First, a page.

SAN FRANCISCO–()–Aether, the pioneer of AI enhanced 3D bioprinting, has announced a collaboration with researchers from University College London (“UCL”) and Loughborough University to develop a powerful new approach to 3D printing nanotechnology.

The collaboration will focus on development of an ink containing nanoparticles which can act as a nanosurgical tool, a delivery system for pharmaceuticals and bioactives, or a mechanical and structural support system. The ink can be used as a platform technology for the 3D printing of biomaterials and scaffolds, which may be designed toward the user’s system of choice.

Nanoparticles developed for this ink respond to specified wavelengths, which allow for targeted release of the carrier agent and/or degradation of the surroundings (including biomaterial surroundings), enabling controlled deterioration of the material.

“Combining 3D printing with nanotechnology is the beginning of a new generation of medical research. The problem is that the few startups in this field are being incredibly greedy. They don’t care how powerful a tool this is in the fight against cancer, these companies won’t let a researcher even dip a toe in the water unless they get paid well over a million dollars,” said Ryan Franks, CEO and Founder of Aether. “We don’t agree with holding a life-saving technology hostage so a few executives and investors can get rich, so we’re fighting to democratize it.”

The project will use a custom Aether 3D bioprinter featuring a laser system at an application-specific wavelength. The laser system will be seamlessly integrated into the bioprinter and controlled with a simple and intuitive user interface.

Additionally, Aether will evaluate how its existing and in-development computer vision and machine learning capabilities can automate, speed up, simplify and improve the process of fabrication, agent activation, and controlled material deterioration.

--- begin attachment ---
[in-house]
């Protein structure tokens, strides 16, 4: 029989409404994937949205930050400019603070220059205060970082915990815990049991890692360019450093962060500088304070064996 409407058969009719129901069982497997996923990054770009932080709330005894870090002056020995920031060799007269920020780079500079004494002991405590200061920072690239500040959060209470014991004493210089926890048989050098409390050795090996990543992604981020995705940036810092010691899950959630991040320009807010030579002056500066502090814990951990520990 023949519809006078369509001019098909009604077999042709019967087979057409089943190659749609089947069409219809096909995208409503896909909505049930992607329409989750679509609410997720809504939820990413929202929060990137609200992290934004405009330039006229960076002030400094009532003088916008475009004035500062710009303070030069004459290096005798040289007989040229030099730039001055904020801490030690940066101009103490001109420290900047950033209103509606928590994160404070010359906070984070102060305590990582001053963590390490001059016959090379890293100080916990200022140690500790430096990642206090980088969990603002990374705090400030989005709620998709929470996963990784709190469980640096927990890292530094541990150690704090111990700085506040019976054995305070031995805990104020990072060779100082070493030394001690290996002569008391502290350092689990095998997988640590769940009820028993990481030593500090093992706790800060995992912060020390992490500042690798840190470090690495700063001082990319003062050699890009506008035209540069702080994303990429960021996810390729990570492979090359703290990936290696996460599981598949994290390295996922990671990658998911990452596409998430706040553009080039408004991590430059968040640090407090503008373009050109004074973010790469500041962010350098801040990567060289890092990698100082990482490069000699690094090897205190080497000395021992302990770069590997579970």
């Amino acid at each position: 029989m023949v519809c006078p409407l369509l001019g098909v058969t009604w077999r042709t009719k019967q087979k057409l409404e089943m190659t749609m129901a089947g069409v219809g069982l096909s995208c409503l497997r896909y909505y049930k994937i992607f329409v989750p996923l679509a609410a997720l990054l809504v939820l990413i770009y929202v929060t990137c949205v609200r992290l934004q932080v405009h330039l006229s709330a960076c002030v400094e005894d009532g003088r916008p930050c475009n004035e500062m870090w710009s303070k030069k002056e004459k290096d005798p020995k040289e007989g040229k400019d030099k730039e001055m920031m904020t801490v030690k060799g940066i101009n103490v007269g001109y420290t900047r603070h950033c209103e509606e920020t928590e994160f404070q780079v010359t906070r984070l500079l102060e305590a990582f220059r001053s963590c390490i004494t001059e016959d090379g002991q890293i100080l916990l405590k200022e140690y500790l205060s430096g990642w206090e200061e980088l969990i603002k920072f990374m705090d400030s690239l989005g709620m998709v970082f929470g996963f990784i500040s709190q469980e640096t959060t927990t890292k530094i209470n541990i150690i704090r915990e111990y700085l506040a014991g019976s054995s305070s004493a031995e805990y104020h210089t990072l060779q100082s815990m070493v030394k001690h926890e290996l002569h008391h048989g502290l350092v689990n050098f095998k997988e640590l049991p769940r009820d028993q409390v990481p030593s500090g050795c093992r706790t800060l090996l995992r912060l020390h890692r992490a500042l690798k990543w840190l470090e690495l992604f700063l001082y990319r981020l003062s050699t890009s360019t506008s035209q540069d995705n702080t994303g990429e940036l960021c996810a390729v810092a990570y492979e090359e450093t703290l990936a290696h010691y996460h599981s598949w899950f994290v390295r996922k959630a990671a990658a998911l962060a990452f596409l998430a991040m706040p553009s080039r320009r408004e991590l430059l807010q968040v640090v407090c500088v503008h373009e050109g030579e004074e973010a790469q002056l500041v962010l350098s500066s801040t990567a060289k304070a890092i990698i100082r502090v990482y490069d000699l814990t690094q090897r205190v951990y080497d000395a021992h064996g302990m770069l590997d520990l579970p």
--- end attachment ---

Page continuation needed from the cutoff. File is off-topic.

Adding nanotechnology capabilities to Aether’s multi-tool 3D printer opens up a far broader range of applications than what’s possible with current products, such as two photon lithography printers, while lowering the cost of admission by approximately 98%.

Laser-activated nanomaterials have a broad range of biology applications, such as photothermal destruction of cancer cells, cancer detection, gene therapy, drug delivery, and nerve regeneration. Further applications range from nanofabrication in materials science to nanoelectronics in quantum computing.

UCL is known throughout the world as one of the very finest universities, while Loughborough University was awarded the 2019 University of the Year in both the Times and Sunday Times.


Aether is a San Francisco technology startup and maker of Aether 1, the world's most advanced 3D bioprinter.

Up to 24 simultaneous tools enable users to combine more tool and material types than any 3D printer in the world, while computer vision automates difficult and time-consuming calibration tasks.

Aether is also developing an AI software product for the advanced visualization of medical images, featuring fully automatic organ and tissue segmentation.



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